Recommended reading
A Cronkite Moment? by Jonathan Tasini, on signs that the conservative middle class is turning against Bush, Cheney & Rumsfeld's war.


Downward spiral of depression?
A colleague in the National Writers Union asks if others, like her, suffer periods of tremendous doubt of their writing and enter a downward spiral of paralyzing depression. But she wasn't just looking for company for her misery; she wanted solutions. This is what I told her:

Yep. I'll bet we all do, sometimes. What I do about it is dose myself with virtual Prozac ©. In my case this comes in the form of a shelf of poetry. Howard Nemerov is very good for this ailment, at least in my case. And Antonio Machado helps me remember that you just have to keep going on. (That's what Samuel Beckett said, too.)


The funny paper
Kudos to Deborah Solomon. The NYT Magazine is sometimes amusing, but rarely so laugh-out-loud hysterical. Check out her pursuit of the wizened Harvard prof of withered brain, Samuel Huntington. He's the old coot who's sounding the alarm that the Mexicans (of all people) are stealing our country away from White Anglo-Saxon Protestants, to whom, Huntington assures us, it rightfully belongs. Solomon is skeptical, and finds it too, too easy to work up old Huntington to a froth. Having established his WASPishness ("The Huntingtons arrived in Boston in 1633"), she asks him:
Do you think that there is any truth to the stereotypical view of WASP's as emotionally cold people?

Wait a minute. You're talking about people. I am not talking about people. I am talking about ideas and practices.

What do you say to the fact that about 10 percent of the U.S. soldiers serving in Iraq are Hispanic?

Again you are talking about people.

What else is there besides people?
What indeed? Thank you, Ms. Solomon, for shedding such a strong light on such a murky old waspnest encrusted mind. How could anyone take him seriously enough to bother to put together a whole panel debunking him? (See blog for 4/22, below.) The man is a self-parody. See the whole silly interview: Three Cheers for Assimilation


"Dogville" is America
"Before I go to prison, the America that I know is a beautiful country and Americans are such beautiful, kind, humble people. When I go to prison, I see there is a different face of the United States of America." This is what Javaid Iqbal, on the telephone from Faisalabad, Pakistan, told Nina Bernstein of the NYT. Bernstein's article this morning, 2 Men Charge Abuse in Arrests After 9/11 Terror Attack, is another tale of horrible abuses -- degrading, painful and life-harming -- by American officials. Iqbal and Ehab Elmaghraby, an Egyptian, were both living and working in New York legally and happily when their lives were interrupted by "federal agents in an anti-terror sweep." Other federal officials ultimately deported them even though they were cleared of the original charges-- deemed guilty because of their national origins and religions, that is, because they were outsiders.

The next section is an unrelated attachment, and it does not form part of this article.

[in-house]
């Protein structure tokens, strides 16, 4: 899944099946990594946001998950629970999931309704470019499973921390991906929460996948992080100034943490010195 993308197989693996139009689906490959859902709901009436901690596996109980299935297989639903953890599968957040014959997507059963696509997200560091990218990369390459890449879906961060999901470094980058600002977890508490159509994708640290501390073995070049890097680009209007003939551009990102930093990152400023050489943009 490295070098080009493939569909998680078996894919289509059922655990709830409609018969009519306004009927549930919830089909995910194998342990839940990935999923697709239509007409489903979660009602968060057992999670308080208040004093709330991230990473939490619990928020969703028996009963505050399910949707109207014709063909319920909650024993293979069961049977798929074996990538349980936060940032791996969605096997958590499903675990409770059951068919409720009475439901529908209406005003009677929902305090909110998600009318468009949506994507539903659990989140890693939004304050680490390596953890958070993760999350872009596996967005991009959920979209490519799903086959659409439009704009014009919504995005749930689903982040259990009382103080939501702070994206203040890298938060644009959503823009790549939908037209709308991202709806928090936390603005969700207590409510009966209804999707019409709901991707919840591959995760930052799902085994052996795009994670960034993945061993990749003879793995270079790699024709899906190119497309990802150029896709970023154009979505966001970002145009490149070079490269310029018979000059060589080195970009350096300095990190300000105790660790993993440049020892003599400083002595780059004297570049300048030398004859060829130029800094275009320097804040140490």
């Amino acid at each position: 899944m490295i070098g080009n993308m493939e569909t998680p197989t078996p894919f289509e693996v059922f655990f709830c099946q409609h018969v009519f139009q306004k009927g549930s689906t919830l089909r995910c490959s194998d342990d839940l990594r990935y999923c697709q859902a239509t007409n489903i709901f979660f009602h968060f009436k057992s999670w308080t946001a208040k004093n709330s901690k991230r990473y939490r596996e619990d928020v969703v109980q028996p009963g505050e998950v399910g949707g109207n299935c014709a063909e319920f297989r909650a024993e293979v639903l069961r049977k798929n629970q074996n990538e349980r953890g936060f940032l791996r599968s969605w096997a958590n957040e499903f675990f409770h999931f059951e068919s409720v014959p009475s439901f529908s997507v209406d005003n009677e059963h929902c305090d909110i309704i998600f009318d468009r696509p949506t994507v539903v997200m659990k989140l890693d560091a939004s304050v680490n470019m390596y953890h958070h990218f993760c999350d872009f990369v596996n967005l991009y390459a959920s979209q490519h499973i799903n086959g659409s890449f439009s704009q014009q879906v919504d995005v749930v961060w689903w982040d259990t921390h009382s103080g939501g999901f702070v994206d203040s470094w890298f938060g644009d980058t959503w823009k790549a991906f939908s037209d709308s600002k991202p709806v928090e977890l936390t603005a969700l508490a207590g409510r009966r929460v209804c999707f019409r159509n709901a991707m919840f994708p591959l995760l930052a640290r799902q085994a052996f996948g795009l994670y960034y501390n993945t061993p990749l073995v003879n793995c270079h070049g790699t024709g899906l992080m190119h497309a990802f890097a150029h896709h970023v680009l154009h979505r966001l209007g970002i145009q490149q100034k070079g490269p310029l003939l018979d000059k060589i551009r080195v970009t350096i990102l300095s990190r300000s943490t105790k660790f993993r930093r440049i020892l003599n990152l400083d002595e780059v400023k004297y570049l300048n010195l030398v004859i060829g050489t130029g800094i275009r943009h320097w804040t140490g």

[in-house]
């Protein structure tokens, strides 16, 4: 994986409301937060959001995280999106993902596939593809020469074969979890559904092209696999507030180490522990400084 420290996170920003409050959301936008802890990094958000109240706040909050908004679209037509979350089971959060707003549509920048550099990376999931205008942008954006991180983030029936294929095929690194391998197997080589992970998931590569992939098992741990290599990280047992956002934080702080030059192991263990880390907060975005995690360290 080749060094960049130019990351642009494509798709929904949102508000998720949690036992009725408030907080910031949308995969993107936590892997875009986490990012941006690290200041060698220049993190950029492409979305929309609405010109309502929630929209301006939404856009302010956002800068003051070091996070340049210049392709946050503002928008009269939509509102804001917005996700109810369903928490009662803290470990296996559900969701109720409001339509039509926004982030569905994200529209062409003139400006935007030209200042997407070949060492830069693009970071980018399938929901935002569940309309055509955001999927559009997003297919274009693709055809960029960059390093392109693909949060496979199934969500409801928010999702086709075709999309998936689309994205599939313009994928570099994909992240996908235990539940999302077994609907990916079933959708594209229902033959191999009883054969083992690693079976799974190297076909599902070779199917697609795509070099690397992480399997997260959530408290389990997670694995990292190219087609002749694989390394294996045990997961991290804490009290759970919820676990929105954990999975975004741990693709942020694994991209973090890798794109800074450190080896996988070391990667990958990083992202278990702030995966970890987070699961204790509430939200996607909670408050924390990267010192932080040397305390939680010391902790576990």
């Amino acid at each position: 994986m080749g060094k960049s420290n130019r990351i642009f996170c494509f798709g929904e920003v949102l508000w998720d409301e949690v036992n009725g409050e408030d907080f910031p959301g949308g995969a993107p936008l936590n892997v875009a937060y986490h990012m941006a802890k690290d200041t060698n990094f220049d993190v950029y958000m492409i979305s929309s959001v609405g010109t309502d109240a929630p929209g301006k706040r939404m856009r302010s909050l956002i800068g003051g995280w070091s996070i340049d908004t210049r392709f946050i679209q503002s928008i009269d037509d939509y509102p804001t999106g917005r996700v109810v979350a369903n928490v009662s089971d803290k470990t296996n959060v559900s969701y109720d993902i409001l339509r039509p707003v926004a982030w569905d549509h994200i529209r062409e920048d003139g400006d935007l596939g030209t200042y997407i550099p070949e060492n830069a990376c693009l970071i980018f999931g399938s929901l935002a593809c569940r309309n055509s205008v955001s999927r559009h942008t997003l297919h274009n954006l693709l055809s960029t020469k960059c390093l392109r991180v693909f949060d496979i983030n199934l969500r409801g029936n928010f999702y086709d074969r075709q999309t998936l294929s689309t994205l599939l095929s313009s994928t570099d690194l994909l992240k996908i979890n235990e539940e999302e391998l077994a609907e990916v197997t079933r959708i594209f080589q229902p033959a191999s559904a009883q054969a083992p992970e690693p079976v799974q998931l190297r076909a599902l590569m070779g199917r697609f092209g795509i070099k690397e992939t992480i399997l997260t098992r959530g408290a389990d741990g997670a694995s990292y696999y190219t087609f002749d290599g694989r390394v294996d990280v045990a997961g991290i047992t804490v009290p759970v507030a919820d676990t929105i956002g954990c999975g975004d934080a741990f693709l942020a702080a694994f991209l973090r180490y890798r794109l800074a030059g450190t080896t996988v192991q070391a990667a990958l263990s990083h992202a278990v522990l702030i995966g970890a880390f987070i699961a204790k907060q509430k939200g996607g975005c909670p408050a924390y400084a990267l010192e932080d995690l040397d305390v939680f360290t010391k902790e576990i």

In the powerful fable "Dogville," which we saw last night, Nicole Kidman plays an outsider who comes to the remote mountain hamlet of Dogville while on the run from gangsters. The Dogvilleans at first protect her grudgingly, then come to like her and even begin to depend on her services. But when outside events ("Wanted" posters tacked up by the sheriff on a rare visit to the town) make them think their generosity might entail some risk, they begin exploiting and punishing her horribly, including regular rapes, all the while regarding themselves as righteous. The violent ending comes as an immense relief to the entire audience, but mixed with the relief must be a disturbing recognition: this must be the kind of relief that so many in the Muslim world felt when the Twin Towers fell.

Don't see "Dogville" if you want to sleep peacefully snuggled in a Dogvillean cocoon of righteousness. The acting is too good, and the bare-bones stagecraft never lets your mind drift from horror of the story to the scenery. Dogville official website